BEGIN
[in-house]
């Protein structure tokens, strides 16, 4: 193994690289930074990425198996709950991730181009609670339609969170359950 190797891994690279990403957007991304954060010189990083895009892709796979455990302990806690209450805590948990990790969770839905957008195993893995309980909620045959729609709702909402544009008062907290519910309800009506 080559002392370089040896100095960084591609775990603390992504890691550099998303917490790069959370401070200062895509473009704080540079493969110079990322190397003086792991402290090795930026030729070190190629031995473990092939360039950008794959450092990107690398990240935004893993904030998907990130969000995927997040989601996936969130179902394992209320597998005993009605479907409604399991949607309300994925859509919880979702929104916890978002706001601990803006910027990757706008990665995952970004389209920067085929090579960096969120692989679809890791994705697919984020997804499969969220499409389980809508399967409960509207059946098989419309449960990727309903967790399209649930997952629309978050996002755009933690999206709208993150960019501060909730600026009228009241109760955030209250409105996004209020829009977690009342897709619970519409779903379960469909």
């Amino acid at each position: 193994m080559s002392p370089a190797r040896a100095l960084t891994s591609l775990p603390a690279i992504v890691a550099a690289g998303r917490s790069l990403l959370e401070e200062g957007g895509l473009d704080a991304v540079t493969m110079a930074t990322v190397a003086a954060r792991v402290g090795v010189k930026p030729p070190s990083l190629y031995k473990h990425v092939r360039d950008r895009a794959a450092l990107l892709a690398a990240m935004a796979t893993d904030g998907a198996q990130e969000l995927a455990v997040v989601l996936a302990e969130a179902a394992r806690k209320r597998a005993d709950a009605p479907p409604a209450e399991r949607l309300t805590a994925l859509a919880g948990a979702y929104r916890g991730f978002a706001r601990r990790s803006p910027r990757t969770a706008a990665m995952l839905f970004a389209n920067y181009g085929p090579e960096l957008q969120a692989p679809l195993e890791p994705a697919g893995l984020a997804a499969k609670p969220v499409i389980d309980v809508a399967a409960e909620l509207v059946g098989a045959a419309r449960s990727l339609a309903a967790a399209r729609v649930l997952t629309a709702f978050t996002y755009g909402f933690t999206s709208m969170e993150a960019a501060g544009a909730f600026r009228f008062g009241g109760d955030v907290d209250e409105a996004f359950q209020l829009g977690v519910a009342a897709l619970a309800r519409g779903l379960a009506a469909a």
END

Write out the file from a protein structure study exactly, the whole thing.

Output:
[in-house]
């Protein structure tokens, strides 16, 4: 193994690289930074990425198996709950991730181009609670339609969170359950 190797891994690279990403957007991304954060010189990083895009892709796979455990302990806690209450805590948990990790969770839905957008195993893995309980909620045959729609709702909402544009008062907290519910309800009506 080559002392370089040896100095960084591609775990603390992504890691550099998303917490790069959370401070200062895509473009704080540079493969110079990322190397003086792991402290090795930026030729070190190629031995473990092939360039950008794959450092990107690398990240935004893993904030998907990130969000995927997040989601996936969130179902394992209320597998005993009605479907409604399991949607309300994925859509919880979702929104916890978002706001601990803006910027990757706008990665995952970004389209920067085929090579960096969120692989679809890791994705697919984020997804499969969220499409389980809508399967409960509207059946098989419309449960990727309903967790399209649930997952629309978050996002755009933690999206709208993150960019501060909730600026009228009241109760955030209250409105996004209020829009977690009342897709619970519409779903379960469909």
């Amino acid at each position: 193994m080559s002392p370089a190797r040896a100095l960084t891994s591609l775990p603390a690279i992504v890691a550099a690289g998303r917490s790069l990403l959370e401070e200062g957007g895509l473009d704080a991304v540079t493969m110079a930074t990322v190397a003086a954060r792991v402290g090795v010189k930026p030729p070190s990083l190629y031995k473990h990425v092939r360039d950008r895009a794959a450092l990107l892709a690398a990240m935004a796979t893993d904030g998907a198996q990130e969000l995927a455990v997040v989601l996936a302990e969130a179902a394992r806690k209320r597998a005993d709950a009605p479907p409604a209450e399991r949607l309300t805590a994925l859509a919880g948990a979702y929104r916890g991730f978002a706001r601990r990790s803006p910027r990757t969770a706008a990665m995952l839905f970004a389209n920067y181009g085929p090579e960096l957008q969120a692989p679809l195993e890791p994705a697919g893995l984020a997804a499969k609670p969220v499409i389980d309980v809508a399967a409960e909620l509207v059946g098989a045959a419309r449960s990727l339609a309903a967790a399209r729609v649930l997952t629309a709702f978050t996002y755009g909402f933690t999206s709208m969170e993150a960019a501060g544009a909730f600026r009228f008062g009241g109760d955030v907290d209250e409105a996004f359950q209020l829009g977690v519910a009342a897709l619970a309800r519409g779903l379960a009506a469909a």